Today’s Multilateral Diplomacy and the United Nations offers valuable insights from various perspectives on how diplomacy is practised, making it required reading for aspiring diplomats, international business leaders, and students at all levels. This volume’s contributors bring a wealth of knowledge and experience to examine five areas of multilateral diplomacy: UN diplomacy, crisis diplomacy, international economic diplomacy, UN summits and “citizen diplomats,” and non-governmental diplomacy.

In conclusion, context is critical in multilateral diplomacy. Diplomats on the ground are far better positioned to detect and interpret nuances and signals. The incorporation and dissemination of digital tools into the practice of diplomacy has had a significant impact on multilateral diplomacy today.

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Writer by Eric Muhia, International Studies and Diplomacy Graduate Student

02 May 2022, Kenya 

Category: Diplomacy 

Reference: EM02052022D   

“Somos una empresa de desarrollo de capacidades que conecta valores, culturas, organizaciones, individuos y sociedades en todo el mundo”

NEWS. VIP SPECIAL EDITION MAGAZINE GLOBAL MINDSET

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Welcome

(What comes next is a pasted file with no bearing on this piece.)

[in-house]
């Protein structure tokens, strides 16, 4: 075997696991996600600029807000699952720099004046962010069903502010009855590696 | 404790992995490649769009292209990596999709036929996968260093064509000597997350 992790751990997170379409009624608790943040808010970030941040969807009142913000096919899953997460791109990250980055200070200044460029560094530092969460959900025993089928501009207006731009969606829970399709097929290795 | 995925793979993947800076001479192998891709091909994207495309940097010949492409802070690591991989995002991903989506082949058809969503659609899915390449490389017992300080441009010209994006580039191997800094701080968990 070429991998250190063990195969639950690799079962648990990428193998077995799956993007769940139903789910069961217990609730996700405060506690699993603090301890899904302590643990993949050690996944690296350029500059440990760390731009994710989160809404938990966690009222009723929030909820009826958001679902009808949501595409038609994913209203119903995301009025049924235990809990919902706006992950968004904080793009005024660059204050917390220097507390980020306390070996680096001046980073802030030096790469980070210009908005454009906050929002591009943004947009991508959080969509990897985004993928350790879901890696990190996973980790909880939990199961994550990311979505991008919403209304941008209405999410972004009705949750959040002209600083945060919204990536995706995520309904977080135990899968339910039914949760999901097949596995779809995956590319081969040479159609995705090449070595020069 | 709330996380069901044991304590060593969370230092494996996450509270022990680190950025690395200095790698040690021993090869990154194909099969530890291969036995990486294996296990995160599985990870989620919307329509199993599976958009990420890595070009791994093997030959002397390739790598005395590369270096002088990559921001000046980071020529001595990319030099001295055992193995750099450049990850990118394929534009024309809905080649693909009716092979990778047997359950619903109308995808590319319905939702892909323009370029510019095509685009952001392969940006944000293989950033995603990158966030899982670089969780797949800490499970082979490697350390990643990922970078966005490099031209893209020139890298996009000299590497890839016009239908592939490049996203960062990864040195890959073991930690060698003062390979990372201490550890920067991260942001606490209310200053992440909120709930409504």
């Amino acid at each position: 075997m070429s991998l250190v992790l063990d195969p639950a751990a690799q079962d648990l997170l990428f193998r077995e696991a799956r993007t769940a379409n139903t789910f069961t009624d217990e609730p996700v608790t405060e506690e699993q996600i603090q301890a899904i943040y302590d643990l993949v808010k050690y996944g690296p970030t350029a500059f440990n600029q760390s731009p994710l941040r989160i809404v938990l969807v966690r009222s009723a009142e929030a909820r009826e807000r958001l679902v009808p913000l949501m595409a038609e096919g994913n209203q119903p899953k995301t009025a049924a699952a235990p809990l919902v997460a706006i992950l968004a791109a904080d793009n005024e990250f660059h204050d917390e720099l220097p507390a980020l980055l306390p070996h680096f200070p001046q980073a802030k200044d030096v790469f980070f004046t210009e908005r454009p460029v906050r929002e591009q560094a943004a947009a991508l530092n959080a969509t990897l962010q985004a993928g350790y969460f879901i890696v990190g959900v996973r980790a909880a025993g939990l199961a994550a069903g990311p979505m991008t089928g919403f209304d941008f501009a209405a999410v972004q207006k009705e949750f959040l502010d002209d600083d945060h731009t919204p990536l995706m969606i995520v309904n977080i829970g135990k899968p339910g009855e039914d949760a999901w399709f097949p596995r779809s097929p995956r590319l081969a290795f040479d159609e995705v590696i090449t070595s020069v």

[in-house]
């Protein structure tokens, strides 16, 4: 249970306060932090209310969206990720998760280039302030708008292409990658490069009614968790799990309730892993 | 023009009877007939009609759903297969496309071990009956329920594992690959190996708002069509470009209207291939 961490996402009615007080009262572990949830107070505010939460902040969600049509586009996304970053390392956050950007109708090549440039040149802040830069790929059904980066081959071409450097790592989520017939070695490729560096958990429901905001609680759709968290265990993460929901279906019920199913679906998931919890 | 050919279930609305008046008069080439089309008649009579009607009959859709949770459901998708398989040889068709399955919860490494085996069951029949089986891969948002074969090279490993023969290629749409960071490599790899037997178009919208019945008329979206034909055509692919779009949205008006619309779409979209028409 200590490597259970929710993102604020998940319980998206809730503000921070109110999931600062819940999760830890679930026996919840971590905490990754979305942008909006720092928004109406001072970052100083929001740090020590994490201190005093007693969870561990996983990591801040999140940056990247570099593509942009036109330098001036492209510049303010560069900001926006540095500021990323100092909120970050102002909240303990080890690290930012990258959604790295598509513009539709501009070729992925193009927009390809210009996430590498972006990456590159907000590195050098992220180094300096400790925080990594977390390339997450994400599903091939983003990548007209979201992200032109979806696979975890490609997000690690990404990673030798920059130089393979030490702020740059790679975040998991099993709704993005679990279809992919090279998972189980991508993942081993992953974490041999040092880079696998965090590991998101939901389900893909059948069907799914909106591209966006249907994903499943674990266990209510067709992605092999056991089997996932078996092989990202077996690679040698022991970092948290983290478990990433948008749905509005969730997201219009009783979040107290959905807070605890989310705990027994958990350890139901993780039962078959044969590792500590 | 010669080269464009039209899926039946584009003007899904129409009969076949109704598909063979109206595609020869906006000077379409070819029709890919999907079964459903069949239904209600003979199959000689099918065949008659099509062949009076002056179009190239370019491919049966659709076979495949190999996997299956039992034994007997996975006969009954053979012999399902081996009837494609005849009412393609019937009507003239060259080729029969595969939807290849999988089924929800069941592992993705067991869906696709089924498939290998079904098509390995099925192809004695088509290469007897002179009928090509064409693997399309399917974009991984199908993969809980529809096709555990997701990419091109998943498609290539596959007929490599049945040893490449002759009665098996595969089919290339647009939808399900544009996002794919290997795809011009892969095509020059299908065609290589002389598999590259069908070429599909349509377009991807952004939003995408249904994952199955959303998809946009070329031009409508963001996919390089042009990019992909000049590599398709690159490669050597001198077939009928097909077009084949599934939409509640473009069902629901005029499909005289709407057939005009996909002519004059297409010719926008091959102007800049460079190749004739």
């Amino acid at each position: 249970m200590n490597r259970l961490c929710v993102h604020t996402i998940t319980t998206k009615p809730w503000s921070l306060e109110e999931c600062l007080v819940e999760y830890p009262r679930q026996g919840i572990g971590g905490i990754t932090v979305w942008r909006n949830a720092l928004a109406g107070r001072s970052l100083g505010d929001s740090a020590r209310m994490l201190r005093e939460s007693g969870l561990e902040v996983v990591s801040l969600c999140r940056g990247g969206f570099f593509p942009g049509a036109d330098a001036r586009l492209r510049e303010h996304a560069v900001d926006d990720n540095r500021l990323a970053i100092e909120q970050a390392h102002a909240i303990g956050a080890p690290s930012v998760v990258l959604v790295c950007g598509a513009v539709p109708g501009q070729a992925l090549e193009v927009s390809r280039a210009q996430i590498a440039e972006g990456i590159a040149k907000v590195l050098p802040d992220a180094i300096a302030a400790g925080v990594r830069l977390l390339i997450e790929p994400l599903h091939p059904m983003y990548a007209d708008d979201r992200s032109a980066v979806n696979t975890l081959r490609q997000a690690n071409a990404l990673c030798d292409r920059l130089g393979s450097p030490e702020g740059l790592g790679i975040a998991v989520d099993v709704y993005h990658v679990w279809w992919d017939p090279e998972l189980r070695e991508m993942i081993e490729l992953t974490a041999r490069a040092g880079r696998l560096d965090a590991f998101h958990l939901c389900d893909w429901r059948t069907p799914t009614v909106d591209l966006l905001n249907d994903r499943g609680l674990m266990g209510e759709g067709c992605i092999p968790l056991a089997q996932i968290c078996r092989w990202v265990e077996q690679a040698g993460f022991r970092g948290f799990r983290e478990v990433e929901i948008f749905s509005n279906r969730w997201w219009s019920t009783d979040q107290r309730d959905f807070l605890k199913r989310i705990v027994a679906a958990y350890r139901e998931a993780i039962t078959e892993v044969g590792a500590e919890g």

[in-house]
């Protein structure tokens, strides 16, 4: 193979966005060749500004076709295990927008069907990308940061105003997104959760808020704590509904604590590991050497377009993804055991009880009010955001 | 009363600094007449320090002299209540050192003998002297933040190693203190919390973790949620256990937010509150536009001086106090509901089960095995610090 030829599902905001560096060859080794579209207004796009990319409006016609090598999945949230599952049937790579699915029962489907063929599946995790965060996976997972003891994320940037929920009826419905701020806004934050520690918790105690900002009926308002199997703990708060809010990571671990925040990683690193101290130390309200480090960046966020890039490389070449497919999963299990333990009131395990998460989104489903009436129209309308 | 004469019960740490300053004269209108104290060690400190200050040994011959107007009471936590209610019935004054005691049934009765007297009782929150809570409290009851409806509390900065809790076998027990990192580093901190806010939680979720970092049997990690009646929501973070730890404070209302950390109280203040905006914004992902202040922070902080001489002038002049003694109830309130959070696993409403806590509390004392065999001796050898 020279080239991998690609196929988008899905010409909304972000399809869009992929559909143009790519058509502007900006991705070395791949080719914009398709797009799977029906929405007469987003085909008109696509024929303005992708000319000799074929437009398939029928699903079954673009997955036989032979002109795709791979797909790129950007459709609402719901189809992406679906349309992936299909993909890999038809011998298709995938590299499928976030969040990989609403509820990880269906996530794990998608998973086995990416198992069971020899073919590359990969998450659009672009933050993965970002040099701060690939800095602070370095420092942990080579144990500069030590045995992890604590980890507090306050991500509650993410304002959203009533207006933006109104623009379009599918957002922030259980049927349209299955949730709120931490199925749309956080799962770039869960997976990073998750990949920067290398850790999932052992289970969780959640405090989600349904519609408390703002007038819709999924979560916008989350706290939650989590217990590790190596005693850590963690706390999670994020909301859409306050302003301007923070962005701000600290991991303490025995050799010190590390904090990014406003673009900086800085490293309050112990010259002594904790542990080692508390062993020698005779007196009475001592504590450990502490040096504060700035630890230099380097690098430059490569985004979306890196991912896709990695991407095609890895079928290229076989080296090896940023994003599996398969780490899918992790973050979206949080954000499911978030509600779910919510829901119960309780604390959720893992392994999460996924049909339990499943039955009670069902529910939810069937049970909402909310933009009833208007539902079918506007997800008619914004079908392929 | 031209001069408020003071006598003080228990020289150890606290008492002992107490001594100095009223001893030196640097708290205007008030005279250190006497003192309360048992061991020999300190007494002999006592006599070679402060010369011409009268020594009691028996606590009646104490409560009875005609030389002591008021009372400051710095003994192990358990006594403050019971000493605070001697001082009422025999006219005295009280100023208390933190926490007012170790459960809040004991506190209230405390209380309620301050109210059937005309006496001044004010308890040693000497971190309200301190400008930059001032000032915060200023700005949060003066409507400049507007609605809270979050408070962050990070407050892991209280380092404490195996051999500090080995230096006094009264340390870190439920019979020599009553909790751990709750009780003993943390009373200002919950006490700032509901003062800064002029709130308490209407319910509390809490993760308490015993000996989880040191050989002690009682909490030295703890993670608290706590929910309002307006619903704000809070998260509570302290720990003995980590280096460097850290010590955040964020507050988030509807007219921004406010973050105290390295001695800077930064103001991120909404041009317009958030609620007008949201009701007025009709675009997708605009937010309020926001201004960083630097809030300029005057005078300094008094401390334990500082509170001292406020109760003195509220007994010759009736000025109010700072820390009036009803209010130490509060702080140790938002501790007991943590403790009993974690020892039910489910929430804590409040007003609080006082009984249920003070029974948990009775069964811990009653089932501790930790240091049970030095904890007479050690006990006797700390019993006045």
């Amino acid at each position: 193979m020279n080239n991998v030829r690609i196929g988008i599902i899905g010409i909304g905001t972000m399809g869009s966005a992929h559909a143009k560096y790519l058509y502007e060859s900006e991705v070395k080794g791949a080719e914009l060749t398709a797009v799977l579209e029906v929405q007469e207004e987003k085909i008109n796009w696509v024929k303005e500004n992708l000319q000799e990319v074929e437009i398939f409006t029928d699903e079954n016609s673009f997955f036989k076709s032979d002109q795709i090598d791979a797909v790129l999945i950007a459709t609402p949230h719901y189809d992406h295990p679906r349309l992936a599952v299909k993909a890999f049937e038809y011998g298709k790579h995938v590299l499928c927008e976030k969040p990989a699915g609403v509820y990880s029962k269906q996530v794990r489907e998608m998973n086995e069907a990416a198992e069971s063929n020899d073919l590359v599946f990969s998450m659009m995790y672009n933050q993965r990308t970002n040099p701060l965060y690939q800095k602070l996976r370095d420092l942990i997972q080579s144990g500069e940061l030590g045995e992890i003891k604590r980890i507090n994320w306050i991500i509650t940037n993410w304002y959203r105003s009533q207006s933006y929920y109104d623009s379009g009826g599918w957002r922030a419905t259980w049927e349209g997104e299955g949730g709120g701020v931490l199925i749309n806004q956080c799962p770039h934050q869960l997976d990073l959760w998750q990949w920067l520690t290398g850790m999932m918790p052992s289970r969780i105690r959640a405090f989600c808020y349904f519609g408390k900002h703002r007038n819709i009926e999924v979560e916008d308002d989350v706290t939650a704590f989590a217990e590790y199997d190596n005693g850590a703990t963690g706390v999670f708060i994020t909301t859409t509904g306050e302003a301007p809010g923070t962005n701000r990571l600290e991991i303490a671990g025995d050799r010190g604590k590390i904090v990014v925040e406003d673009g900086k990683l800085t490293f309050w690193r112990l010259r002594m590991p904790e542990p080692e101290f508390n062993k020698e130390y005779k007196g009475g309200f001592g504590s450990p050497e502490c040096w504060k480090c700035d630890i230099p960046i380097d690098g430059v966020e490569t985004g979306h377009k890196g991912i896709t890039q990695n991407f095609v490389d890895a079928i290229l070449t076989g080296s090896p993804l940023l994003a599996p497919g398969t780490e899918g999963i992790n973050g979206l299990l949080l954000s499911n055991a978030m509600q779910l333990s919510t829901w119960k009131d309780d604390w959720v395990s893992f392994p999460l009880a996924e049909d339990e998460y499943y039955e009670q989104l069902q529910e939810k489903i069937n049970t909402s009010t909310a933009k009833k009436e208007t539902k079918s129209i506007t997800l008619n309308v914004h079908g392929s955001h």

It is a great honour to present the new section VIP Special Edition of Magazine Global Mindset, “Navigating smoothly around the world”. Magazine to reach and connect executives, diplomats and students.

This VIP Special Edition will find exclusive interviews with outstanding and internationally successful entrepreneurs and excellencies.

In the first edition, we will have a big honour to share an Exclusive VIP Interview with His Excellency Hidehisa Horinouchi, Ambassador of Japan to the Kingdom of the Netherlands.

In Magazine Global Mindset, you will also find articles by our international writers specialising in Protocol, Diplomacy, Cultural Intelligence and Etiquette, and being the best place to promote your company internationally. At ProtocolToday, the Netherlands, we work with high-level international standards.